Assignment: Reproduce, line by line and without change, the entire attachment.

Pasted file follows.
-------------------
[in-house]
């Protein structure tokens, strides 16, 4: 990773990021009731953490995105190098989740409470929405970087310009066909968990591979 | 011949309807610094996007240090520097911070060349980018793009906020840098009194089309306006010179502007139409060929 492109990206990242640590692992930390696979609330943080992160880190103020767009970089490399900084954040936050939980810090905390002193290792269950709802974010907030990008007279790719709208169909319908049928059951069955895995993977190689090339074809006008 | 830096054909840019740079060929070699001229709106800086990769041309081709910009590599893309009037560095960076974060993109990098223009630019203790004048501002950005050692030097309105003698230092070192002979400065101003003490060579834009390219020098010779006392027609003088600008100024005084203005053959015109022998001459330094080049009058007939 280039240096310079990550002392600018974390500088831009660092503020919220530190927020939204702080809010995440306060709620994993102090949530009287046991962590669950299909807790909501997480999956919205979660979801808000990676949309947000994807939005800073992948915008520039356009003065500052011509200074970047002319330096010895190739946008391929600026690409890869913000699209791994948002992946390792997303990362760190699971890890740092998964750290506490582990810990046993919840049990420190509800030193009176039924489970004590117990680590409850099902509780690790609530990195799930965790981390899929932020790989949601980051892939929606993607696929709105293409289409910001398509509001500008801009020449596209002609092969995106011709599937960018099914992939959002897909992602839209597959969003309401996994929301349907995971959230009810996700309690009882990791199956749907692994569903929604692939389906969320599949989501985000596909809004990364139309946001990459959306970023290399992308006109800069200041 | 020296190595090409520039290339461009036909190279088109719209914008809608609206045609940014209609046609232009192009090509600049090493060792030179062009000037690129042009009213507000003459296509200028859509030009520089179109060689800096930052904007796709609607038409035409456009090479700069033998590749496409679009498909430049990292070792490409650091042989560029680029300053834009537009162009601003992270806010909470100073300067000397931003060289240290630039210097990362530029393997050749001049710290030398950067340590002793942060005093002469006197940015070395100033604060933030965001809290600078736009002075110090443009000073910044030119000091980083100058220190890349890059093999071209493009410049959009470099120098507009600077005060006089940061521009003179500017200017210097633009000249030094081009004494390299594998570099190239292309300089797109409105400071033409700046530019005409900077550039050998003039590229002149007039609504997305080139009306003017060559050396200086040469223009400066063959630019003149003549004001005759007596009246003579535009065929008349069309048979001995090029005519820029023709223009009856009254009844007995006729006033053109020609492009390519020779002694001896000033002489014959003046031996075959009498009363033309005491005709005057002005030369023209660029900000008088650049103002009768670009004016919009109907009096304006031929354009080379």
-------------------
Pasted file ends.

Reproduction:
[in-house]
């Protein structure tokens, strides 16, 4: 990773990021009731953490995105190098989740409470929405970087310009066909968990591979 | 011949309807610094996007240090520097911070060349980018793009906020840098009194089309306006010179502007139409060929 492109990206990242640590692992930390696979609330943080992160880190103020767009970089490399900084954040936050939980810090905390002193290792269950709802974010907030990008007279790719709208169909319908049928059951069955895995993977190689090339074809006008 | 830096054909840019740079060929070699001229709106800086990769041309081709910009590599893309009037560095960076974060993109990098223009630019203790004048501002950005050692030097309105003698230092070192002979400065101003003490060579834009390219020098010779006392027609003088600008100024005084203005053959015109022998001459330094080049009058007939 280039240096310079990550002392600018974390500088831009660092503020919220530190927020939204702080809010995440306060709620994993102090949530009287046991962590669950299909807790909501997480999956919205979660979801808000990676949309947000994807939005800073992948915008520039356009003065500052011509200074970047002319330096010895190739946008391929600026690409890869913000699209791994948002992946390792997303990362760190699971890890740092998964750290506490582990810990046993919840049990420190509800030193009176039924489970004590117990680590409850099902509780690790609530990195799930965790981390899929932020790989949601980051892939929606993607696929709105293409289409910001398509509001500008801009020449596209002609092969995106011709599937960018099914992939959002897909992602839209597959969003309401996994929301349907995971959230009810996700309690009882990791199956749907692994569903929604692939389906969320599949989501985000596909809004990364139309946001990459959306970023290399992308006109800069200041 | 020296190595090409520039290339461009036909190279088109719209914008809608609206045609940014209609046609232009192009090509600049090493060792030179062009000037690129042009009213507000003459296509200028859509030009520089179109060689800096930052904007796709609607038409035409456009090479700069033998590749496409679009498909430049990292070792490409650091042989560029680029300053834009537009162009601003992270806010909470100073300067000397931003060289240290630039210097990362530029393997050749001049710290030398950067340590002793942060005093002469006197940015070395100033604060933030965001809290600078736009002075110090443009000073910044030119000091980083100058220190890349890059093999071209493009410049959009470099120098507009600077005060006089940061521009003179500017200017210097633009000249030094081009004494390299594998570099190239292309300089797109409105400071033409700046530019005409900077550039050998003039590229002149007039609504997305080139009306003017060559050396200086040469223009400066063959630019003149003549004001005759007596009246003579535009065929008349069309048979001995090029005519820029023709223009009856009254009844007995006729006033053109020609492009390519020779002694001896000033002489014959003046031996075959009498009363033309005491005709005057002005030369023209660029900000008088650049103002009768670009004016919009109907009096304006031929354009080379």